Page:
We don’t want to spoil exactly how it works, but there’s a late point in the game when a new mechanic shows up to turn your brain upside down. Although there are foreground and background objects throughout the game, for the most part you’ll learn to ignore them as so much visual noise because the important stuff is happening on the 2D plane where shadows intersect. It’s incredibly clever how the devs wait for a number of hours into the game before giving you an ability that suddenly forces you to pay attention to the solid, 3D elements of the world in a way you hadn’t before. It almost feels as if your eyes have to retrain themselves and it makes your brain hurt – but in a very good way.
Above: Although the shadows can seem easy to lose in the background in screenshots, it's actually easy to keep track of everything in motion
Unfortunately, Lost in Shadow hurts in ways that aren’t so good as well. As we mentioned before, the nature of the levels requires a good deal of backtracking, but until very late in the game it’s not a big deal. However, there’s a point where the game asks you to backtrack really, really far, and while revisiting old levels with new abilities proves interesting in a number of ways, for the most part it annoyed us and felt like unnecessary padding of the game’s length (which clocked in at a meaty 14 hours for us). The matter is exacerbated by multiple pathways within the old levels that aren’t easy to remember the route through, so considerable wandering around blindly will probably occur for most players during this segment.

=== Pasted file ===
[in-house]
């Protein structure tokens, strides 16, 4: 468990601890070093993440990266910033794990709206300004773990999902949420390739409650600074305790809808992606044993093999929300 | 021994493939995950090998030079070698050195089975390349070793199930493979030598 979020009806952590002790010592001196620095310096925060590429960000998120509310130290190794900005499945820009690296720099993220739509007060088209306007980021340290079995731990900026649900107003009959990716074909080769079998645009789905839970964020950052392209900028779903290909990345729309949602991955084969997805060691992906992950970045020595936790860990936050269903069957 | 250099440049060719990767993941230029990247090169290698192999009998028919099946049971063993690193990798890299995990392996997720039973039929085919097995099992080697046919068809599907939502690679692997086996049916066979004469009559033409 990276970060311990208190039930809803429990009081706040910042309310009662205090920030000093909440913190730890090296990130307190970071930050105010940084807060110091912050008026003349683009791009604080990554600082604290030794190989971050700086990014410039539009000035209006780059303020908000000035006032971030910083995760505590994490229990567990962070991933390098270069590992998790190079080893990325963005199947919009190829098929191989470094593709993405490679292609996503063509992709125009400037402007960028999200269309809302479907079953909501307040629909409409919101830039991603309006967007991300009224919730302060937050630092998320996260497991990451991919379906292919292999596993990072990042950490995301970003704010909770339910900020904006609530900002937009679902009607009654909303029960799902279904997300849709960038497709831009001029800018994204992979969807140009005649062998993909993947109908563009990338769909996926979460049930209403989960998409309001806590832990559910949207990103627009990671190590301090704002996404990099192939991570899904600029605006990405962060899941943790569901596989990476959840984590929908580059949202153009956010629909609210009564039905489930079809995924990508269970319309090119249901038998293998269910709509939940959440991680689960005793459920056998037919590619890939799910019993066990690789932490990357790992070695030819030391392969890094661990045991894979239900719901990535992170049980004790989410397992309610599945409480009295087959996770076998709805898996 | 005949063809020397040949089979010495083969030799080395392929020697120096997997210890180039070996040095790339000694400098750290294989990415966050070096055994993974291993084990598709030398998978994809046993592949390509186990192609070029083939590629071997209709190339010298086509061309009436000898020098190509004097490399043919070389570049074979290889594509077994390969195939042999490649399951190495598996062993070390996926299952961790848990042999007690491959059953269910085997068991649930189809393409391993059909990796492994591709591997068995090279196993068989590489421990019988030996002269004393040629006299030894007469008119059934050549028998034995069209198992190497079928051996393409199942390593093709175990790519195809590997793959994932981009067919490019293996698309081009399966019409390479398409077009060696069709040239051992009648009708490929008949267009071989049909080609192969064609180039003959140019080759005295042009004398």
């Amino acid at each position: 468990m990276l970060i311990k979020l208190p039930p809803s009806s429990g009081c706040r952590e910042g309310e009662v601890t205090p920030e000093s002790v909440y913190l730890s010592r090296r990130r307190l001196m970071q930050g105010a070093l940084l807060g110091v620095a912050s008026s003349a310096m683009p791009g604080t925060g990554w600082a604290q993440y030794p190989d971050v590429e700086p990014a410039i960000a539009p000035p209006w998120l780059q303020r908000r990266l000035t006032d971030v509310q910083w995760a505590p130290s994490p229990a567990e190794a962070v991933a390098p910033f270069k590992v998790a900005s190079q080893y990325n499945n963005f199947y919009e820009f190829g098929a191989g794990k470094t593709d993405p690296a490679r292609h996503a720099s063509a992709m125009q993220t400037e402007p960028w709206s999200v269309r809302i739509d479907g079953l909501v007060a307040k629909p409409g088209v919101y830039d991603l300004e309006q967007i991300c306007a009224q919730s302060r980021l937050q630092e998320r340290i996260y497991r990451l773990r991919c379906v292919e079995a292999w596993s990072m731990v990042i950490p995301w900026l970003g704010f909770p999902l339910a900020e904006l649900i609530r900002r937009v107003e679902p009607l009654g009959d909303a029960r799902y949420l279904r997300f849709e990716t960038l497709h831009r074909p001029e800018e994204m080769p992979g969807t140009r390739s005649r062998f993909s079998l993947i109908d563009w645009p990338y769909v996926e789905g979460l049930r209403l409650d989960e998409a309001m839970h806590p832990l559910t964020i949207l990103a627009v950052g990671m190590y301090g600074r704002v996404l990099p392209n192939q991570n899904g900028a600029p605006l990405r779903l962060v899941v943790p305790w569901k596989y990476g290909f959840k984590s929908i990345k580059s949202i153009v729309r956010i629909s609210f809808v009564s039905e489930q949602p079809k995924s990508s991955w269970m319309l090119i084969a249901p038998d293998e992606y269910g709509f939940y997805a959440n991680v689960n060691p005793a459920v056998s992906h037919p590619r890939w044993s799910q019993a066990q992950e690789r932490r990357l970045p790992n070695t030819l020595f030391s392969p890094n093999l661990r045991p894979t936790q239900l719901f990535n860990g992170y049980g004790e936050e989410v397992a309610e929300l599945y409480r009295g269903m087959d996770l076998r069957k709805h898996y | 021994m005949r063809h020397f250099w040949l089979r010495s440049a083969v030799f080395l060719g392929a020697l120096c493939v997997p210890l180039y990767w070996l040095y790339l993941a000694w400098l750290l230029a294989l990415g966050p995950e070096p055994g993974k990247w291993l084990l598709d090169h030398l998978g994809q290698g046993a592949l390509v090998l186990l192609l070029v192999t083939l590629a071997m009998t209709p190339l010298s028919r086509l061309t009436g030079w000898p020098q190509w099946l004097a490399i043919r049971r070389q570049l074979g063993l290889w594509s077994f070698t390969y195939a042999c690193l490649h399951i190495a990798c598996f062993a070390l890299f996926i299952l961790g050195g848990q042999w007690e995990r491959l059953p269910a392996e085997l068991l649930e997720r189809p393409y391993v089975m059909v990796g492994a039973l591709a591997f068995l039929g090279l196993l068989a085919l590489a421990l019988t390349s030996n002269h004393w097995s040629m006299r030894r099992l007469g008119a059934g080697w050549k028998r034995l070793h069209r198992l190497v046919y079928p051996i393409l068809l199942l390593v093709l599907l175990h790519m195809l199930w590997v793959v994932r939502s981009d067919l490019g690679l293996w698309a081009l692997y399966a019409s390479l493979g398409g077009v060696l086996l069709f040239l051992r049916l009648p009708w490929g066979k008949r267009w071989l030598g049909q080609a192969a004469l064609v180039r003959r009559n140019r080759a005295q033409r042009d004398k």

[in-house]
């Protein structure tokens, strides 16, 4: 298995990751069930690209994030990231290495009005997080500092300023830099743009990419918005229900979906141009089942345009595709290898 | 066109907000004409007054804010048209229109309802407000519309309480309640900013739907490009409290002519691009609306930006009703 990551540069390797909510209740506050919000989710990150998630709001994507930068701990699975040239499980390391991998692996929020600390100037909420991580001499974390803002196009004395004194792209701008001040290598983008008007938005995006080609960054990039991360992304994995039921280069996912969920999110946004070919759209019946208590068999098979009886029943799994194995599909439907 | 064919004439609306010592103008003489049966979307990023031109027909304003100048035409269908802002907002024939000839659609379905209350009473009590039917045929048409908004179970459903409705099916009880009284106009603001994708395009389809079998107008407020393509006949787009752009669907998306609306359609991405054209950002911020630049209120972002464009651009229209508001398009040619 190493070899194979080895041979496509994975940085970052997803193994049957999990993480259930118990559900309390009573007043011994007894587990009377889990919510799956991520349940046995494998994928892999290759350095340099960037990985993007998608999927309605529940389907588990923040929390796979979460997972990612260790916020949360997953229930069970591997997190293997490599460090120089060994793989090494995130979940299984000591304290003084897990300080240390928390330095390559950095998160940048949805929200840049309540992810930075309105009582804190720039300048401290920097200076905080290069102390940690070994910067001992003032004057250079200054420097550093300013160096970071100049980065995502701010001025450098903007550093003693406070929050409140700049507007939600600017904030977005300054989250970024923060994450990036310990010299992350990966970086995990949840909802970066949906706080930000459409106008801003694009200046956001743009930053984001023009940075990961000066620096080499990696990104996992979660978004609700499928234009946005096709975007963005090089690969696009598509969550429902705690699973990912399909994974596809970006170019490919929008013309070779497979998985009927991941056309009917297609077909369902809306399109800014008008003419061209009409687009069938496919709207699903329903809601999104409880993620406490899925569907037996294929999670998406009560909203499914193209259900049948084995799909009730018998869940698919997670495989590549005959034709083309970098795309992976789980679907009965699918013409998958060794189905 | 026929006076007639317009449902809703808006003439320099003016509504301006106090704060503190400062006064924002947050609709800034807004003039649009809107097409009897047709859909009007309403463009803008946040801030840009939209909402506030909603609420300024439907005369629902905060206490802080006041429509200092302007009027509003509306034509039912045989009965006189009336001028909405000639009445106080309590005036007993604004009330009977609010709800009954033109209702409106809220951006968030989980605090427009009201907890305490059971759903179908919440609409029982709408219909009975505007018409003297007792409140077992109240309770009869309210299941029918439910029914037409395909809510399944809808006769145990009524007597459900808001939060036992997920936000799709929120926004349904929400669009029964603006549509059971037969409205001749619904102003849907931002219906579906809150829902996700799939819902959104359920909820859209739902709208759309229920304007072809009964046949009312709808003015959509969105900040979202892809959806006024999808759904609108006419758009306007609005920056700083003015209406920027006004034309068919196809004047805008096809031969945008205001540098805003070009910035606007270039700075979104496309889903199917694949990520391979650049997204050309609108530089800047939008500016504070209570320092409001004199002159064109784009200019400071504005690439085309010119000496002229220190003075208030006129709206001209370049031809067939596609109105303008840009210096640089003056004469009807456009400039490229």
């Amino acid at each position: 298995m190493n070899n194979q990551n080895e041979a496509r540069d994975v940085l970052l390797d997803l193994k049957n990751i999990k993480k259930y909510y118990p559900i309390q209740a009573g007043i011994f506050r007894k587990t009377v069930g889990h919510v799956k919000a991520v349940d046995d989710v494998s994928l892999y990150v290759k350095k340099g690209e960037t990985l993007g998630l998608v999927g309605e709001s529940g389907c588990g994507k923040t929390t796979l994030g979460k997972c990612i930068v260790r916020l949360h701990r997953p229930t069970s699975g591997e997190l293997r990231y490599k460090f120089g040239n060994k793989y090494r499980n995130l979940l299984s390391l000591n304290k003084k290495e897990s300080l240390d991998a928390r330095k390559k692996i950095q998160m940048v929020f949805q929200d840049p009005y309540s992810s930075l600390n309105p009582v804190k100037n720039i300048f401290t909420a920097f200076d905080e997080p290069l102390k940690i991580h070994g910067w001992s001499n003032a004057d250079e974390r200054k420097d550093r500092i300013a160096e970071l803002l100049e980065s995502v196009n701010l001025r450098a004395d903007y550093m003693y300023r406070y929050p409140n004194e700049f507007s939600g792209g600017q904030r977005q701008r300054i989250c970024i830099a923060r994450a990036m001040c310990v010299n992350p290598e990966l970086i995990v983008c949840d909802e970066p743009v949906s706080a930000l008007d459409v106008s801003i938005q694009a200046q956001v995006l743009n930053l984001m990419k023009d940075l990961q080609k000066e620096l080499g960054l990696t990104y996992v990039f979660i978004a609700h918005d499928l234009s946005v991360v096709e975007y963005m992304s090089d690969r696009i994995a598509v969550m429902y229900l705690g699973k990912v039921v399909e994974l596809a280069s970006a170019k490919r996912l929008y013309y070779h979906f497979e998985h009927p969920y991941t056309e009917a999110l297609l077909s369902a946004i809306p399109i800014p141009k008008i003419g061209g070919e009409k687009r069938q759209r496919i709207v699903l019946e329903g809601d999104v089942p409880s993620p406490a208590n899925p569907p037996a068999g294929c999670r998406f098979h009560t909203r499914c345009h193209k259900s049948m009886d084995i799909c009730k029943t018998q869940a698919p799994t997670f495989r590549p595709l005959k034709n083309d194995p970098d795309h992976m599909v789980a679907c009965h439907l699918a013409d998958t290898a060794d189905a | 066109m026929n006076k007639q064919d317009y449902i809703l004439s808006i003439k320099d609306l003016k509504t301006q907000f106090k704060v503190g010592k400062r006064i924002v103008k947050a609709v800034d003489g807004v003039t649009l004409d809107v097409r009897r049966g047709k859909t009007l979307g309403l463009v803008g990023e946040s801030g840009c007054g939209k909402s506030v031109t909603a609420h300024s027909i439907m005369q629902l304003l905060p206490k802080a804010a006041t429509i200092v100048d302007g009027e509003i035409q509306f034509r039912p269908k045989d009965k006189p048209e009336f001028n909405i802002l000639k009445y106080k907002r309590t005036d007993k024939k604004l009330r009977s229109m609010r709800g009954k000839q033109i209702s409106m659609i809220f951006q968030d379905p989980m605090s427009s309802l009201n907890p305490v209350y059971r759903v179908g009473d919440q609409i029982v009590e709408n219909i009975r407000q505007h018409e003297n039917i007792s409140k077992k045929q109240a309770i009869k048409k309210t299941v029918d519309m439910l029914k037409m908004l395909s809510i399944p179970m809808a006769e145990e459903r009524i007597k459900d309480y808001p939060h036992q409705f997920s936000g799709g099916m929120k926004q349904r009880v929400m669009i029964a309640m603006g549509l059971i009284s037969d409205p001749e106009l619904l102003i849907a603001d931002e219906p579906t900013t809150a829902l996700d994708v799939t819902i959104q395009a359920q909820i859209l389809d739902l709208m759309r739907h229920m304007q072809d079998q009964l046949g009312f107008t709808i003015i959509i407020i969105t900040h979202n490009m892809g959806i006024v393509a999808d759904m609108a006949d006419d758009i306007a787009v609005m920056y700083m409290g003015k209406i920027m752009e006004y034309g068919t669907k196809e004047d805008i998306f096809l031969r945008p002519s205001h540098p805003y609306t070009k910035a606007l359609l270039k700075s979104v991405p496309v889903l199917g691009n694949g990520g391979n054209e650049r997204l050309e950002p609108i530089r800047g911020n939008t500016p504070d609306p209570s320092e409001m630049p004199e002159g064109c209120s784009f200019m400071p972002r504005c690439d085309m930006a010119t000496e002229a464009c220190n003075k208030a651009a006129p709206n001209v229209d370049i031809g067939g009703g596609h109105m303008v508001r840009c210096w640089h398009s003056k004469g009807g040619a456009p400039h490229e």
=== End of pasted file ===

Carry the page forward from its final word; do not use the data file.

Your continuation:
The other part of the backtracking that can annoy is that since you must gather three eyes in every level before progressing, it’s easy to miss an eye early in a stage and then have to clamber all over the place, traipsing back through long sections to figure out what you missed. We didn’t have a problem with this in most levels, but it did crop up from time to time. Regardless of how much it affects a particular player, backtracking is a big part of the game due to the manipulation of the shapes of levels through shifting shadows – but again, most of the time the backtracking is in short stretches.
Above: The boy, who never says a word, is strangely endearing simply through his silhouette and body language
A final annoyance comes from the controls, which certainly aren’t horrible, but do cause some irritation here and there when you often have to make perfect leaps by hitting A at the last possible second before falling off a ledge. There are also some issues with sluggish climbing that get on the nerves when saw blades are and buzzing up and down ladders and you have to make quick leaps. Essentially the controls could have been more responsive for a more fluid experience, but they don’t affect the fun too much and often work quite well.
A big part of Lost in Shadow’s appeal comes not from the shadow gimmick but from the game’s tone and feel. The story is simple but affecting, and the world is fantastic in the way it slowly reveals more of what the tower is like. Sure, it probably couldn’t look the way it does without ICO to inspire it, but the lonely look and sound, with softly luminescent crumbling bricks and mellow ambient music, do the job of giving you the feeling of a lost character – lost not only in a big, scary world full of monsters, but lost from his very body.
Above: Objects that you can manipulate are detectable by the little winks of light on them - they might seem obvious, but it's easy to miss some of them when they're way in the foreground
Lost in Shadow comes together to form a unique package and is often inspired in its complex play of light and shadow. It’s a fun game that sometimes frustrates, but also really works your brain’s capacity for spatial awareness. It has moments of brilliance and excitement, but most of the time simmers at “fun” and doesn’t boil over into “superb.” If the premise has had you intrigued since it was introduced, we doubt you’ll be disappointed in the result.
Jan 4, 2011